Posts Tagged ‘Tea Parties’
December 22nd, 2009 at 1:07 pm
Freedom’s on the March in the Bluegrass State
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I’ve been arguing in this space that one of the keys to a Republican resurgence will be tapping into the slightly libertarian, anti-government energy of the Tea Party movement. This strategy has the twin virtues of aligning with where the public is at right now and getting the GOP back to first principles after nearly a decade of intellectual drift.

For that reason, it’s encouraging to see that the new Public Policy Polling results in Kentucky show Dr. Rand Paul (Ron Paul’s son) with a commanding lead against the establishment candidate in the Republican primary.

While it’s as yet unclear to me whether Dr. Paul shares his father’s isolationist views on foreign policy (based on his campaign website, Rand seems ever-so-slightly more mainstream), his candidacy should be embraced on the right even if he does. Like Peter Schiff (who is running for the Republican nomination in Connecticut), Paul is a true believer in limited government, personal freedom, and Austrian economics. Having a few new U.S. Senators cut from that cloth would be more than worth the tradeoff on defense issues.

December 8th, 2009 at 12:26 am
Creating a Party of Freedom
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A new Rasmussen Reports poll out today shows that if the Tea Party movement was an organized political party it would poll second nationally (at 23%, 13 points behind the Democrats).  Many reports on the numbers play up the growing influence of this grassroots force on the right, but that may miss the bigger point: Republicans came in third in the poll, with only 18% supporting the GOP.

Read those numbers closely; with Republicans and Tea Partiers divided, Democrats win (a lesson learned in the congressional race in the New York 23rd).  Thus, if the right hopes to regain political traction it’s going to have to create a fusionist project between the mainstream GOP and the “mad as hell and not going to take it any more” Tea Party movement.

A possible prescription for this kind of Republican renaissance improbably shows up this week’s edition of Newsweek, courtesy of Howard Fineman, whose columns usually tend toward EZ-Bake liberalism.  However, in a piece entitled “Is There a Doctor in the House?”, Fineman perceptively notes that the GOP could do a lot worse than straightening its spine through Ron Paul’s example:

… The GOP needs to study Ron Paul, and learn. No one has better captured the sense of Main Street outrage over secret insider deals and Wall Street bonuses. No one has been more consistent about sticking to core conservative values—including the one that says the government shouldn’t spend more money than it takes in. If the GOP is going to appeal to independent voters, it has to confront its own corporate allies. “Republicans need to find a populist edge again,” says Craig Shirley, the author of Rendezvous With Destiny, a new account of Ronald Reagan’s 1980 campaign. “Reagan spoke to the guy who thought he was being screwed by big business, by big government, by the big media.” The good doctor, of all people, is showing Republicans the way. What they need is a candidate who embodies the spirit of Ron Paul. Just so long as it isn’t Ron Paul.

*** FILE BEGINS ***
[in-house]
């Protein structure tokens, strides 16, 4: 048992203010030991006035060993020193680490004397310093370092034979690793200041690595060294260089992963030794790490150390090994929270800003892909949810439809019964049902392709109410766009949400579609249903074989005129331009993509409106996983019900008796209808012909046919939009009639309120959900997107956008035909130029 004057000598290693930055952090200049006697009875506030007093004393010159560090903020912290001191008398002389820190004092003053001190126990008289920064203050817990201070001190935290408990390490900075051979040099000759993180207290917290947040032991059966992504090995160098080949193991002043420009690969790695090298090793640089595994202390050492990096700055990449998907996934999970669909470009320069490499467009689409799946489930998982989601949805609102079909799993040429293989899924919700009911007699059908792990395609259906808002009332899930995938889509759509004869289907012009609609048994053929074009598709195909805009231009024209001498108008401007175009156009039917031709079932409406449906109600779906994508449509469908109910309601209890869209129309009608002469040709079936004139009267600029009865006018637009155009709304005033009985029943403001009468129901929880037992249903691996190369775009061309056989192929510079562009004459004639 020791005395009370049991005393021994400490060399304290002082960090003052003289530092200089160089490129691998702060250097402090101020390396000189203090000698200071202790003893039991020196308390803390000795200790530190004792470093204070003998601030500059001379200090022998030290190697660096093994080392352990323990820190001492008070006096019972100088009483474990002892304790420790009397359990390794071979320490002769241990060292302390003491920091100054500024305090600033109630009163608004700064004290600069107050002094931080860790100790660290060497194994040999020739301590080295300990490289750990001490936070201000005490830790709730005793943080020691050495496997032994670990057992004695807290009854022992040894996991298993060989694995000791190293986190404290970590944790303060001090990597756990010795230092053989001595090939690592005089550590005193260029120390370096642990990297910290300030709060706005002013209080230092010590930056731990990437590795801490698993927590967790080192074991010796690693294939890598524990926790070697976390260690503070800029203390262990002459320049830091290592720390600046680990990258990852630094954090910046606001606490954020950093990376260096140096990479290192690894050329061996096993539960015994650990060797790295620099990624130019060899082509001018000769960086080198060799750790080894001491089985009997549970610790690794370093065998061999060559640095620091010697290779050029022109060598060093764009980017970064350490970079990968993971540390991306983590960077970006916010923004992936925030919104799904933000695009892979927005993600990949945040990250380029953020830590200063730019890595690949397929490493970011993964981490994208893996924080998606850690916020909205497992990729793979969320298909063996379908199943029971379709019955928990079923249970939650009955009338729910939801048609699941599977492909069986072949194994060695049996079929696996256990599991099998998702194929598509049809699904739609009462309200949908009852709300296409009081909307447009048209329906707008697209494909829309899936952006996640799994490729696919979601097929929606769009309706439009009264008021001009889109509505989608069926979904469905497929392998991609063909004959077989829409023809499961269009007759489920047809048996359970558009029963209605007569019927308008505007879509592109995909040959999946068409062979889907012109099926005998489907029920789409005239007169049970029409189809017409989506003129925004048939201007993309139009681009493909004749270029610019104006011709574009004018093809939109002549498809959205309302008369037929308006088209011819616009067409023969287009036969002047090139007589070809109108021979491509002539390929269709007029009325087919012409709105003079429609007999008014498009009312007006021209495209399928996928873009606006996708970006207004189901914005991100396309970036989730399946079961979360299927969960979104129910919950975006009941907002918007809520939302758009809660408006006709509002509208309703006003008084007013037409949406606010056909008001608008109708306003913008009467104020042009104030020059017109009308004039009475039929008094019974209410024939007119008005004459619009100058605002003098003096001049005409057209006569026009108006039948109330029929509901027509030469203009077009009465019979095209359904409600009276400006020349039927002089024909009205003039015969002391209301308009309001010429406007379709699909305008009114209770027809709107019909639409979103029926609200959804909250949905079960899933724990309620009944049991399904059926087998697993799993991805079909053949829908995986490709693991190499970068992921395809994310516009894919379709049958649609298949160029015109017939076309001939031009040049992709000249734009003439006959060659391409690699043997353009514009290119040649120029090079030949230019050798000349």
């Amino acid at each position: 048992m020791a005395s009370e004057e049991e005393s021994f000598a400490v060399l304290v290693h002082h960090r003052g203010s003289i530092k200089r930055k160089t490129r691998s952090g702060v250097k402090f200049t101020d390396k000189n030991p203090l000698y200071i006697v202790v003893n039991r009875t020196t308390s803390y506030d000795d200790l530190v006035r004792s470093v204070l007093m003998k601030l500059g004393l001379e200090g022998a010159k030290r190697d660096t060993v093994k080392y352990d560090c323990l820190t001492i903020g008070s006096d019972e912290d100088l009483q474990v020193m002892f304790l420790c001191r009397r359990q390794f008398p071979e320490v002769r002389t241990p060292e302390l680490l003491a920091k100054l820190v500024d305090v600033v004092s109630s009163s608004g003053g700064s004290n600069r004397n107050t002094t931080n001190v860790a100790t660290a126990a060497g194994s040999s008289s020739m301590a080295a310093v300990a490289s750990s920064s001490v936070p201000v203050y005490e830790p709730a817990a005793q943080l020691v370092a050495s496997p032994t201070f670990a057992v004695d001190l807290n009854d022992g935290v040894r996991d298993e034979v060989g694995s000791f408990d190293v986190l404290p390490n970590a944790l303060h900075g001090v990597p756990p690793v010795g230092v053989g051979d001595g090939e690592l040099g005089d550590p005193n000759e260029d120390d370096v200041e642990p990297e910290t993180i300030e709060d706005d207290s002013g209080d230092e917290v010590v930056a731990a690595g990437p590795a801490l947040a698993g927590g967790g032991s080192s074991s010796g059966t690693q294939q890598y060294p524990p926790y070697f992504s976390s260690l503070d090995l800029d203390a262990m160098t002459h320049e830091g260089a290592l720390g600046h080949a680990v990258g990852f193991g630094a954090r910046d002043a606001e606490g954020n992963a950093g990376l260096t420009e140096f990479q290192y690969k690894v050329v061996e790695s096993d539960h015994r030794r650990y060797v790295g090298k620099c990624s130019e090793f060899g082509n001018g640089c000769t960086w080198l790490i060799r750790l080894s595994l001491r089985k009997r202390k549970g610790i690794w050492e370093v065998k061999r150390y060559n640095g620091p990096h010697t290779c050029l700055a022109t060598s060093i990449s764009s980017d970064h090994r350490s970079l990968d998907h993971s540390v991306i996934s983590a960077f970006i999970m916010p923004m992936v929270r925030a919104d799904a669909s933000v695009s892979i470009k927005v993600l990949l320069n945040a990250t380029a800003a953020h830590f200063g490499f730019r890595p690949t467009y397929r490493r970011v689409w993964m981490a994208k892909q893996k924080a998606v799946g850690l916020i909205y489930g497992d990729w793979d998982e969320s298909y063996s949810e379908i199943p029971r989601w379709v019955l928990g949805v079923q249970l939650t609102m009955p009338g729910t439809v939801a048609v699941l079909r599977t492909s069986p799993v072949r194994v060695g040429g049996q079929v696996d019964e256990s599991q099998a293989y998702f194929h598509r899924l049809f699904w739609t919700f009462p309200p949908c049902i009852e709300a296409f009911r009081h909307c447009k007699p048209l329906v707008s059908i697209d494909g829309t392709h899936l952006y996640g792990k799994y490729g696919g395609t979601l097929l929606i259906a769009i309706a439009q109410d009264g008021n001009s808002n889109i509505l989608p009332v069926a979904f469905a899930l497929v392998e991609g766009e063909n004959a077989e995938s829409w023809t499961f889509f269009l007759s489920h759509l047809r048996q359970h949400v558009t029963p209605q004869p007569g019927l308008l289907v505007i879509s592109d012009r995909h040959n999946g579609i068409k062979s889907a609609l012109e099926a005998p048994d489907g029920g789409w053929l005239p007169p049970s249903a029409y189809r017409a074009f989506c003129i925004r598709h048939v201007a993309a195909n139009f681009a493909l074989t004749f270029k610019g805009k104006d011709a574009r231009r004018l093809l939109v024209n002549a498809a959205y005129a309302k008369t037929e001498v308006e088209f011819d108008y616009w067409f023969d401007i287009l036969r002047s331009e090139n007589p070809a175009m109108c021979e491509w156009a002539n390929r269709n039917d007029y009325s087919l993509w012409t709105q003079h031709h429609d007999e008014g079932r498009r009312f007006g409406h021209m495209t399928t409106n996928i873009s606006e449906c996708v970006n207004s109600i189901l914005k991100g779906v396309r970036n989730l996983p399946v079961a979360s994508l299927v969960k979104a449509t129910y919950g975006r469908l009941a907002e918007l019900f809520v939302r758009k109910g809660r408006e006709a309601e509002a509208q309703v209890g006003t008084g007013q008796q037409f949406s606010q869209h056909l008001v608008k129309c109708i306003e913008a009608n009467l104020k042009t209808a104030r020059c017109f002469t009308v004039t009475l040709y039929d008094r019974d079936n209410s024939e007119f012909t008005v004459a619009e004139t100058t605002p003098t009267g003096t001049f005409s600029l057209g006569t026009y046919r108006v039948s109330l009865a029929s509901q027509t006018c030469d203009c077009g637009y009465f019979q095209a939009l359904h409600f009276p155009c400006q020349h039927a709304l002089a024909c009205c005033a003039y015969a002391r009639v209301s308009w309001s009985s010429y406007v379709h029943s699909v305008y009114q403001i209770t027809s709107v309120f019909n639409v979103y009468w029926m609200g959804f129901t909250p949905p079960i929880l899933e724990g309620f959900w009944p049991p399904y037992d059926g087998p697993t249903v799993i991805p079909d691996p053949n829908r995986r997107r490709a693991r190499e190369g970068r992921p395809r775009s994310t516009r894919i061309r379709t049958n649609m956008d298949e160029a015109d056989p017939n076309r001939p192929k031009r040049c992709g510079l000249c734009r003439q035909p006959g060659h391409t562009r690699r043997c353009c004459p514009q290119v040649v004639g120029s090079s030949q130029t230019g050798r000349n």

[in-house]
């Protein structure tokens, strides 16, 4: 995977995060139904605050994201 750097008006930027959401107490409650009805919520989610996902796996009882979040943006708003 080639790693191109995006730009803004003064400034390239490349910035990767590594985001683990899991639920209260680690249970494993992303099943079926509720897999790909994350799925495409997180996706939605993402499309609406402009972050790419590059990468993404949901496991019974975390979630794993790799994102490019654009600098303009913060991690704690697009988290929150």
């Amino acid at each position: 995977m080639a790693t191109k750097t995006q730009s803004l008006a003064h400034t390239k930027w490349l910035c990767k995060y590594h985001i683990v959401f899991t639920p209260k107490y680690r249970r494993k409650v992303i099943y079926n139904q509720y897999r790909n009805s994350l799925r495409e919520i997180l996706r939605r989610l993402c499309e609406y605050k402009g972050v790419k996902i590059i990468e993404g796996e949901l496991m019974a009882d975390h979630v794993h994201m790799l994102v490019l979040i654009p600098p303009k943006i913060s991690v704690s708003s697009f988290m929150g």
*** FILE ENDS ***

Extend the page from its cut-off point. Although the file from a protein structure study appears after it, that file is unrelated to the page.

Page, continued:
There’s a lot of sense in Fineman’s diagnostic (along with this, a sign of the apocalypse).  On foreign policy, Paul is still peddling ideas long ago discredited by Charles Lindbergh and Bob Taft.  But on the domestic side, his compass is truer than most of the GOP.  When the Republican Party isn’t rooted in notions of small government and individual liberty, it tends towards existential drift.  And we all know where that leads.

October 21st, 2009 at 11:12 pm
A Pox on Both Their Houses
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Jonah Goldberg has a great op-ed today about the populist mood currently gripping the nation’s electorate. The money passage:

The tea-party protesters are in large part the heirs of Perotism, and they are being subjected to the same insults. Liberal commentators are deaf to the tea partiers’ disdain for both political parties, preferring to cast the protesters as a deranged band of birthers and racists or hired guns of a Republican “AstroTurf” campaign.

If the media had any interest in listening to the Tea Party crowd rather than just mocking them, this would be obvious. Look at the New Jersey governor’s race and the special election for the House seat in New York’s 23rd district and you’ll see that Republicans are underperforming not because of Democrats but because of perceptions that they’re insufficiently conservative (NY-23) or insufficiently reformist (New Jersey). The new zeitgeist is libertarian, populist, and reform-minded. It’s also extremely angry (there’s a reason that the Boston Tea Party is the symbol of choice).

Republicans (many of whom deeply disappointed the tea party crowd during the Bush years) can’t win back this disaffected crowd just by being the second-ugliest girl in the room. Until there’s a party that’s legitimately committed to smaller government and more freedom, the ranks of unaffiliated and irascible voters will only swell.